This volume is the first of its kind to explore the notion of untranslatability from a wide variety of interdisciplinary perspectives and its implications within the broader context of translation studies. Featuring contributions from both leading authorities and emerging scholars in the field, the book looks to go beyond traditional comparisons of target texts and their sources to more rigorously investigate the myriad ways in which the term untranslatability is both conceptualized and applied. The first half of the volume focuses on untranslatability as a theoretical or philosophical construct, both to ground and extend the term’s conceptual remit, while the second half is composed of case studies in which the term is applied and contextualized in a diverse set of literary text types and genres, including poetry, philosophical works, song lyrics, memoir, and scripture. A final chapter examines untranslatability in the real world and the challenges it brings in practical contexts. Extending the conversation in this burgeoning contemporary debate, this volume is key reading for graduate students and researchers in translation studies, comparative literature, gender studies, and philosophy of language. The editors are grateful to the University of East Anglia Faculty of Arts and Humanities, who supported the book with a publication grant.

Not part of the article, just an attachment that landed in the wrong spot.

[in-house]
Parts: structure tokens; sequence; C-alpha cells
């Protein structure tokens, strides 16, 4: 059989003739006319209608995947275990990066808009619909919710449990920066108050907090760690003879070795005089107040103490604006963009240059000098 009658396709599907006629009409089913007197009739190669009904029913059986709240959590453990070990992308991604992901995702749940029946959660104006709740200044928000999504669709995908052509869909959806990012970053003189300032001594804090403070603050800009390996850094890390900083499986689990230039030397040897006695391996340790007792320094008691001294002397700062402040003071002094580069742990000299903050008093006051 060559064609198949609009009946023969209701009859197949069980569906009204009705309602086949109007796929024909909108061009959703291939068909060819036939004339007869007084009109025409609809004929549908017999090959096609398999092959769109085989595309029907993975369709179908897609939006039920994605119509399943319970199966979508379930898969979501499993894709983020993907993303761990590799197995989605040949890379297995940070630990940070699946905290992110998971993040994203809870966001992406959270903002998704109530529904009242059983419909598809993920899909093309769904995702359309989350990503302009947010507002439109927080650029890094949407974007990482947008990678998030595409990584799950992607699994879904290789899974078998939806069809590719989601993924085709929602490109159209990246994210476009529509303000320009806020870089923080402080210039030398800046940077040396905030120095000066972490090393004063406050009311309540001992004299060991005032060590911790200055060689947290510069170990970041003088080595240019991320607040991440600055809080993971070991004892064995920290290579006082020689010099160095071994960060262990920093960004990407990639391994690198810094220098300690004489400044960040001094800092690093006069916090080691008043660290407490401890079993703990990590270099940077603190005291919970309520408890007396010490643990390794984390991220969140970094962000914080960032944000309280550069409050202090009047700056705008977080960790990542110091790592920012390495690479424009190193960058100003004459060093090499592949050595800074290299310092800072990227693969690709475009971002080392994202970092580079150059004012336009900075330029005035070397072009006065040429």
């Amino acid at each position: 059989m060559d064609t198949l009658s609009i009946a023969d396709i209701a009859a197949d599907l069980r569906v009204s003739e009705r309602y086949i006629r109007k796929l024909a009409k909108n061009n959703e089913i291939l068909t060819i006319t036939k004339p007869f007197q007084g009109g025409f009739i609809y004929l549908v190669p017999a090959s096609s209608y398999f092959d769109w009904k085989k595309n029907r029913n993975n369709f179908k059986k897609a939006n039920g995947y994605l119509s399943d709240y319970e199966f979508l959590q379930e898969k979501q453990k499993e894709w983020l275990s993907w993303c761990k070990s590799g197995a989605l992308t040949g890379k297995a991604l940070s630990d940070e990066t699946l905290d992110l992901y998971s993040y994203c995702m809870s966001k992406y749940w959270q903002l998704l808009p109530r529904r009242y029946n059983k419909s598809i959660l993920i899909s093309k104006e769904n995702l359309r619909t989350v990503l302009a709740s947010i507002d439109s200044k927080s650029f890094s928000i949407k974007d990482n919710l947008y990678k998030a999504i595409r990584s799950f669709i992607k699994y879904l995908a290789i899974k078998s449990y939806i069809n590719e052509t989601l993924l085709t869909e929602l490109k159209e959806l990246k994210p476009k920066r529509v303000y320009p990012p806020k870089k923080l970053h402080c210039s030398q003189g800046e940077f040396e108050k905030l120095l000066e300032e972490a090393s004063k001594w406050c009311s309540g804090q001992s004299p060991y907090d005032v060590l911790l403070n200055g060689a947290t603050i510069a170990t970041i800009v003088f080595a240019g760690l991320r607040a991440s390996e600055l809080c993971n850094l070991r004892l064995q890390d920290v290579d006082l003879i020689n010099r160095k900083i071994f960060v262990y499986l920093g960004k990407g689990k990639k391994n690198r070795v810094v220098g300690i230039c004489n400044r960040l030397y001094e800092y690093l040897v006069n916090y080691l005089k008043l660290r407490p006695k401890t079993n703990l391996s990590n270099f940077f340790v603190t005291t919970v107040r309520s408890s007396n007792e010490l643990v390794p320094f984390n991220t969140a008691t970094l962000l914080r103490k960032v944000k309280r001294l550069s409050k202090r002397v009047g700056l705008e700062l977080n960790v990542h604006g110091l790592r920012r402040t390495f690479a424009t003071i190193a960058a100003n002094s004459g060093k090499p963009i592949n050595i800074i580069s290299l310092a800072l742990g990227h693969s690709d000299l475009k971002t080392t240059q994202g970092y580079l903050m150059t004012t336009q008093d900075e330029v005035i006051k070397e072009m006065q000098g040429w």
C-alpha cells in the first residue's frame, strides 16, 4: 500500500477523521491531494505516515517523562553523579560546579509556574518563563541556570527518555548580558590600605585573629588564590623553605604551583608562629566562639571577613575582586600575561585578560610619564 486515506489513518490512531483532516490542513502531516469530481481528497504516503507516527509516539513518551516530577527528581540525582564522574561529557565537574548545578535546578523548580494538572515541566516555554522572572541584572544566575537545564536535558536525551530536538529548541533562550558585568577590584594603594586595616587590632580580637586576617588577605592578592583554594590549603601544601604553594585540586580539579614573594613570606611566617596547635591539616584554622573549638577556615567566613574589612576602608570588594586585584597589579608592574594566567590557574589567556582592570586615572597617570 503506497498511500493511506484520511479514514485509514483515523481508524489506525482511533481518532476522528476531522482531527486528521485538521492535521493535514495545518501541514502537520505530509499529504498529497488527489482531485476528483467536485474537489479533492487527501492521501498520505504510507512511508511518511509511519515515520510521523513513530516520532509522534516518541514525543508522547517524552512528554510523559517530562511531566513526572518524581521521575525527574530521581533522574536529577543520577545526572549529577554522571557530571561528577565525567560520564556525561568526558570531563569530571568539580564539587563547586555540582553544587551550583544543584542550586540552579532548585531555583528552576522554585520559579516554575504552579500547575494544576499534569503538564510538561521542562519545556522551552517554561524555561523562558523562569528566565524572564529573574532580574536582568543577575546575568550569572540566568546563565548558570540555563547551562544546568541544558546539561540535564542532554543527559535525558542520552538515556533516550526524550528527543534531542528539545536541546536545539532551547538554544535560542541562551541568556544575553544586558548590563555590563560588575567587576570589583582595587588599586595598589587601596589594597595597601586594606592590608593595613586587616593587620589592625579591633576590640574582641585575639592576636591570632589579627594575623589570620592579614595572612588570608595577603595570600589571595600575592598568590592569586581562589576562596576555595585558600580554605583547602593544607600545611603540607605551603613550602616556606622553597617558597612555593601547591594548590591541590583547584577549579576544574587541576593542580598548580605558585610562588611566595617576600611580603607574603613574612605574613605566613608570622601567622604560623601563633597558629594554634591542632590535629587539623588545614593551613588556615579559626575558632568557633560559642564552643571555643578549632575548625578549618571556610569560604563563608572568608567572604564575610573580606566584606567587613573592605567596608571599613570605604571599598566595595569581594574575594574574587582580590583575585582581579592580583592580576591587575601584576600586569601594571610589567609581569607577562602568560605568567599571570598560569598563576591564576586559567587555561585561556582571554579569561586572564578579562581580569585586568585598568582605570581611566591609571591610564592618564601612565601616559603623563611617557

As chaste women devoted to God, nuns are viewed as the purest of the pure. Yet, as females who reject courtship, sex, marriage, child bearing, and materialism, they have been the anathema of how society has proscribed, expected, and regulated women: sex object, wife, mother, and capitalist consumer. They are perceived as otherworldly beings, yet revered for their salt-of-the-earth demeanor. This book illustrates how both English and Spanish Renaissance-era authors latched onto the figure of the nun as a way to evaluate the social construction of womanhood. This analysis of the nun’s role in the popular imagination via literature explores how writers on both sides of the Catholic-Protestant divide employed the role of the nun to showcase the powerful potential these women possessed in acting out as sanctified subversives. The texts under consideration include William Shakespeare’s Measure for Measure, Margaret Cavendish’s The Convent of Pleasure, María de Zayas’s The Disenchantments of Love, Aphra Behn’s The History of the Nun, Catalina de Erauso’s The Lieutenant Nun, and Sor Juana Inés de la Cruz’s autobiographical and literary works. No other book addresses these issues through a concentrated study of these authors and their literary works, much less by offering an in-depth discussion of the literature and culture of seventeenth-century England, Spain, and Mexico.